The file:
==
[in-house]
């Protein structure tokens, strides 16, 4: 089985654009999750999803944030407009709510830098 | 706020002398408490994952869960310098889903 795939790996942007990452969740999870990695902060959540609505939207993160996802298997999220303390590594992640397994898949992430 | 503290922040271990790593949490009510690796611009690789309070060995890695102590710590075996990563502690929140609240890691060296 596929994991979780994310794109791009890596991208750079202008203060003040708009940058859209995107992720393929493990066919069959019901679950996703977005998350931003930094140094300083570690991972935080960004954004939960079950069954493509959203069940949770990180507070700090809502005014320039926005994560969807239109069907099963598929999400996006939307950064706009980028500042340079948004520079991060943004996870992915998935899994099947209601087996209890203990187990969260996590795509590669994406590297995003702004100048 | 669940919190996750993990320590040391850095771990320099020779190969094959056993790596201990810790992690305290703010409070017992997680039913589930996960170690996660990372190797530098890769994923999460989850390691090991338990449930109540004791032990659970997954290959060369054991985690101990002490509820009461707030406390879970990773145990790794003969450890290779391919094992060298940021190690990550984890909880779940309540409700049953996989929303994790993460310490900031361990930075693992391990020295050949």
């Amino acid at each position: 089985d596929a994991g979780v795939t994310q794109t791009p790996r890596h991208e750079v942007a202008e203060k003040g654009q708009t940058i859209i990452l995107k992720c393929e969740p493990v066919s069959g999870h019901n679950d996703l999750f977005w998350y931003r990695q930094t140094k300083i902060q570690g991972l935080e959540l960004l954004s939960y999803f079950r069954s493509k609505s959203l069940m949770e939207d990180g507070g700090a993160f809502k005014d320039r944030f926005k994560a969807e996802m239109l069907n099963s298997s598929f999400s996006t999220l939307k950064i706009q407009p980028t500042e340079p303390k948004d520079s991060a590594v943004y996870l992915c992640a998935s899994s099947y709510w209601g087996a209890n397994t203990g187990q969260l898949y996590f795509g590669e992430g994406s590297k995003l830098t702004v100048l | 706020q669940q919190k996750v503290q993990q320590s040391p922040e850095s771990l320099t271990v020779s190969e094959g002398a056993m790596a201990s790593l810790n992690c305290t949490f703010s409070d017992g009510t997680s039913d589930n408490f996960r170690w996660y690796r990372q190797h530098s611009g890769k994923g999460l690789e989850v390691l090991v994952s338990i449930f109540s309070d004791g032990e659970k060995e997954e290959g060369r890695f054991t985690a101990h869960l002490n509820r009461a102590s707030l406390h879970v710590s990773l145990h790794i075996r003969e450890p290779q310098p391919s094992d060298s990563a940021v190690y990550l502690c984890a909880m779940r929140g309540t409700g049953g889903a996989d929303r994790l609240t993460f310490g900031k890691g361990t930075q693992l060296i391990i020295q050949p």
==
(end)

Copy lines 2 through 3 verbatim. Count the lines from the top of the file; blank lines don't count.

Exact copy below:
């Protein structure tokens, strides 16, 4: 089985654009999750999803944030407009709510830098 | 706020002398408490994952869960310098889903 795939790996942007990452969740999870990695902060959540609505939207993160996802298997999220303390590594992640397994898949992430 | 503290922040271990790593949490009510690796611009690789309070060995890695102590710590075996990563502690929140609240890691060296 596929994991979780994310794109791009890596991208750079202008203060003040708009940058859209995107992720393929493990066919069959019901679950996703977005998350931003930094140094300083570690991972935080960004954004939960079950069954493509959203069940949770990180507070700090809502005014320039926005994560969807239109069907099963598929999400996006939307950064706009980028500042340079948004520079991060943004996870992915998935899994099947209601087996209890203990187990969260996590795509590669994406590297995003702004100048 | 669940919190996750993990320590040391850095771990320099020779190969094959056993790596201990810790992690305290703010409070017992997680039913589930996960170690996660990372190797530098890769994923999460989850390691090991338990449930109540004791032990659970997954290959060369054991985690101990002490509820009461707030406390879970990773145990790794003969450890290779391919094992060298940021190690990550984890909880779940309540409700049953996989929303994790993460310490900031361990930075693992391990020295050949």
């Amino acid at each position: 089985d596929a994991g979780v795939t994310q794109t791009p790996r890596h991208e750079v942007a202008e203060k003040g654009q708009t940058i859209i990452l995107k992720c393929e969740p493990v066919s069959g999870h019901n679950d996703l999750f977005w998350y931003r990695q930094t140094k300083i902060q570690g991972l935080e959540l960004l954004s939960y999803f079950r069954s493509k609505s959203l069940m949770e939207d990180g507070g700090a993160f809502k005014d320039r944030f926005k994560a969807e996802m239109l069907n099963s298997s598929f999400s996006t999220l939307k950064i706009q407009p980028t500042e340079p303390k948004d520079s991060a590594v943004y996870l992915c992640a998935s899994s099947y709510w209601g087996a209890n397994t203990g187990q969260l898949y996590f795509g590669e992430g994406s590297k995003l830098t702004v100048l | 706020q669940q919190k996750v503290q993990q320590s040391p922040e850095s771990l320099t271990v020779s190969e094959g002398a056993m790596a201990s790593l810790n992690c305290t949490f703010s409070d017992g009510t997680s039913d589930n408490f996960r170690w996660y690796r990372q190797h530098s611009g890769k994923g999460l690789e989850v390691l090991v994952s338990i449930f109540s309070d004791g032990e659970k060995e997954e290959g060369r890695f054991t985690a101990h869960l002490n509820r009461a102590s707030l406390h879970v710590s990773l145990h790794i075996r003969e450890p290779q310098p391919s094992d060298s990563a940021v190690y990550l502690c984890a909880m779940r929140g309540t409700g049953g889903a996989d929303r994790l609240t993460f310490g900031k890691g361990t930075q693992l060296i391990i020295q050949p």